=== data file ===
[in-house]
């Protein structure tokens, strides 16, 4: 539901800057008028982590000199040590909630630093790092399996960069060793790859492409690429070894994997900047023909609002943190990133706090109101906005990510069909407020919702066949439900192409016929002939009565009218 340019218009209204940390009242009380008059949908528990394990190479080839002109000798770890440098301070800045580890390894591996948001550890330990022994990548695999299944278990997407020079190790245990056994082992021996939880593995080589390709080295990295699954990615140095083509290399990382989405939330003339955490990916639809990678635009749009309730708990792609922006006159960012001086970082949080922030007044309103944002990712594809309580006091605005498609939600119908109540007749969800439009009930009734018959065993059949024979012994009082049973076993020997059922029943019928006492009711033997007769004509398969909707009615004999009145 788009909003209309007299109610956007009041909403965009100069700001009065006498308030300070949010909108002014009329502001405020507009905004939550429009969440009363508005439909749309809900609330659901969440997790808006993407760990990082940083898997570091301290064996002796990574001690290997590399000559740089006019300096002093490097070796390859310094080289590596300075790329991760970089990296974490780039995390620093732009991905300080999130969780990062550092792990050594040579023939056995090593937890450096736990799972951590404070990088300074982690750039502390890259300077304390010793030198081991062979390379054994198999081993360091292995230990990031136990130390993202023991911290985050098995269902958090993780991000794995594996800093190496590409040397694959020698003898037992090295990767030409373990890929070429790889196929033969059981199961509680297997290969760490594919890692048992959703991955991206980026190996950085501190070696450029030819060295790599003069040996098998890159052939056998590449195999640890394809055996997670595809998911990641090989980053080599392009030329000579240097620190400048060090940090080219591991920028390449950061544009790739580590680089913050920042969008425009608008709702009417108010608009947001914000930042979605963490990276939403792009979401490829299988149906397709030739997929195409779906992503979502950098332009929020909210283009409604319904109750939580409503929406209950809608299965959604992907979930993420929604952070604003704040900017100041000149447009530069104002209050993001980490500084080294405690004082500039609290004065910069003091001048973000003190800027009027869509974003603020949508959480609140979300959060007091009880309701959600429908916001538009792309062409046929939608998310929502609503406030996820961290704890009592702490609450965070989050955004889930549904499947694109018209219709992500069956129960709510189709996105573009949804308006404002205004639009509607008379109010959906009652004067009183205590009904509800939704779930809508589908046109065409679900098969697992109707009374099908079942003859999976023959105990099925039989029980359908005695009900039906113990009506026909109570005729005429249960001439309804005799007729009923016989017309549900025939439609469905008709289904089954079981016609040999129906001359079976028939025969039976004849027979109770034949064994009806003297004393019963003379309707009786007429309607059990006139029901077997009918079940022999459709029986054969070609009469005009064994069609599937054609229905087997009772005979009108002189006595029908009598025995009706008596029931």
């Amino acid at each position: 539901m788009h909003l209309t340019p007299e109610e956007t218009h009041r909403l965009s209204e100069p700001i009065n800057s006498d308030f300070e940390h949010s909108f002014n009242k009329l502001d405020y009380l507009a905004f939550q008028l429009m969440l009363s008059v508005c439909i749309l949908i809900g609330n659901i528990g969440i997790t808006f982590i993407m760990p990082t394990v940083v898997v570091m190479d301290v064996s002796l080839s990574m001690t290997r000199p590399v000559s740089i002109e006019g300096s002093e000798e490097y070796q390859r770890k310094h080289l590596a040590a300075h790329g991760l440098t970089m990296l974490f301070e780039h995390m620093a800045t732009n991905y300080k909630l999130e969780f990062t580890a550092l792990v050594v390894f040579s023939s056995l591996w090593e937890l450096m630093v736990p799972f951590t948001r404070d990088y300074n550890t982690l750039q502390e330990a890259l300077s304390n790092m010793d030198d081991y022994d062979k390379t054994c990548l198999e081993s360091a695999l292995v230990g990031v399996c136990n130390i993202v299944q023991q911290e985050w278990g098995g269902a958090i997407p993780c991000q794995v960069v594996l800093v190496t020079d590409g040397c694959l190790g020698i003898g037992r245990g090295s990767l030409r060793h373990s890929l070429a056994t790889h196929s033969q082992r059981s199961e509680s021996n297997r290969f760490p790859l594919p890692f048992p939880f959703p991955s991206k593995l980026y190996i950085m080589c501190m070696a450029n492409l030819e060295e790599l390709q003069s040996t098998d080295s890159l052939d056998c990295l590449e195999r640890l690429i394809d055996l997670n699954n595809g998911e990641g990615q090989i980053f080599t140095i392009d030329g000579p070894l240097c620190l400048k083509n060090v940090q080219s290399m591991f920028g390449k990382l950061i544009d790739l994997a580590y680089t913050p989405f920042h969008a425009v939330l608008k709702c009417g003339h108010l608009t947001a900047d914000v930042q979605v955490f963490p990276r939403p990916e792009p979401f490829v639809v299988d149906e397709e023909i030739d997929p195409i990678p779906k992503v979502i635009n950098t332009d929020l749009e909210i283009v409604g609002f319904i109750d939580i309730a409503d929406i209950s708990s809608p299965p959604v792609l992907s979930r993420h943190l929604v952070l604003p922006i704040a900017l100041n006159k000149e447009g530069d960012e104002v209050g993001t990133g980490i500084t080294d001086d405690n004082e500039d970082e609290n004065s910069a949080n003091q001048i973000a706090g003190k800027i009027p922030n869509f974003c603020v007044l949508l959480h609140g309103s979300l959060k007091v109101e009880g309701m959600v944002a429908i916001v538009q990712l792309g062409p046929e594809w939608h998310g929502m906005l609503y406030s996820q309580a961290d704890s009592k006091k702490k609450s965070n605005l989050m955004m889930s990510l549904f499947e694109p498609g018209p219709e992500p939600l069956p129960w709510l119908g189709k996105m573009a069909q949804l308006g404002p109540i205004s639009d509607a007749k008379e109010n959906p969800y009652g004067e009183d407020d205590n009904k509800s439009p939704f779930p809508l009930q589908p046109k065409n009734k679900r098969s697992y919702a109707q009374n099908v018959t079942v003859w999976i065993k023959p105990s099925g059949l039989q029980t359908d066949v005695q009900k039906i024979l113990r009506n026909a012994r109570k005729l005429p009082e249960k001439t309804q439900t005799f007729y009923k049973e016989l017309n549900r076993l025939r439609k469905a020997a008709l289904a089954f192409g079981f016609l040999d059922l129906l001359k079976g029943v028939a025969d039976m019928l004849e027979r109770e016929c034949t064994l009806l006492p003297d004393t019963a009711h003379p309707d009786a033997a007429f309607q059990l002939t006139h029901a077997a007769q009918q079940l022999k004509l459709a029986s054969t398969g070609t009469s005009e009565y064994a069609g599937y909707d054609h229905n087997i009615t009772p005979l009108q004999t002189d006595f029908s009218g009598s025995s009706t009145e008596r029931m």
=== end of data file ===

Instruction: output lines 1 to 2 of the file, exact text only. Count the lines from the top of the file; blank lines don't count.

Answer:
[in-house]
């Protein structure tokens, strides 16, 4: 539901800057008028982590000199040590909630630093790092399996960069060793790859492409690429070894994997900047023909609002943190990133706090109101906005990510069909407020919702066949439900192409016929002939009565009218 340019218009209204940390009242009380008059949908528990394990190479080839002109000798770890440098301070800045580890390894591996948001550890330990022994990548695999299944278990997407020079190790245990056994082992021996939880593995080589390709080295990295699954990615140095083509290399990382989405939330003339955490990916639809990678635009749009309730708990792609922006006159960012001086970082949080922030007044309103944002990712594809309580006091605005498609939600119908109540007749969800439009009930009734018959065993059949024979012994009082049973076993020997059922029943019928006492009711033997007769004509398969909707009615004999009145 788009909003209309007299109610956007009041909403965009100069700001009065006498308030300070949010909108002014009329502001405020507009905004939550429009969440009363508005439909749309809900609330659901969440997790808006993407760990990082940083898997570091301290064996002796990574001690290997590399000559740089006019300096002093490097070796390859310094080289590596300075790329991760970089990296974490780039995390620093732009991905300080999130969780990062550092792990050594040579023939056995090593937890450096736990799972951590404070990088300074982690750039502390890259300077304390010793030198081991062979390379054994198999081993360091292995230990990031136990130390993202023991911290985050098995269902958090993780991000794995594996800093190496590409040397694959020698003898037992090295990767030409373990890929070429790889196929033969059981199961509680297997290969760490594919890692048992959703991955991206980026190996950085501190070696450029030819060295790599003069040996098998890159052939056998590449195999640890394809055996997670595809998911990641090989980053080599392009030329000579240097620190400048060090940090080219591991920028390449950061544009790739580590680089913050920042969008425009608008709702009417108010608009947001914000930042979605963490990276939403792009979401490829299988149906397709030739997929195409779906992503979502950098332009929020909210283009409604319904109750939580409503929406209950809608299965959604992907979930993420929604952070604003704040900017100041000149447009530069104002209050993001980490500084080294405690004082500039609290004065910069003091001048973000003190800027009027869509974003603020949508959480609140979300959060007091009880309701959600429908916001538009792309062409046929939608998310929502609503406030996820961290704890009592702490609450965070989050955004889930549904499947694109018209219709992500069956129960709510189709996105573009949804308006404002205004639009509607008379109010959906009652004067009183205590009904509800939704779930809508589908046109065409679900098969697992109707009374099908079942003859999976023959105990099925039989029980359908005695009900039906113990009506026909109570005729005429249960001439309804005799007729009923016989017309549900025939439609469905008709289904089954079981016609040999129906001359079976028939025969039976004849027979109770034949064994009806003297004393019963003379309707009786007429309607059990006139029901077997009918079940022999459709029986054969070609009469005009064994069609599937054609229905087997009772005979009108002189006595029908009598025995009706008596029931």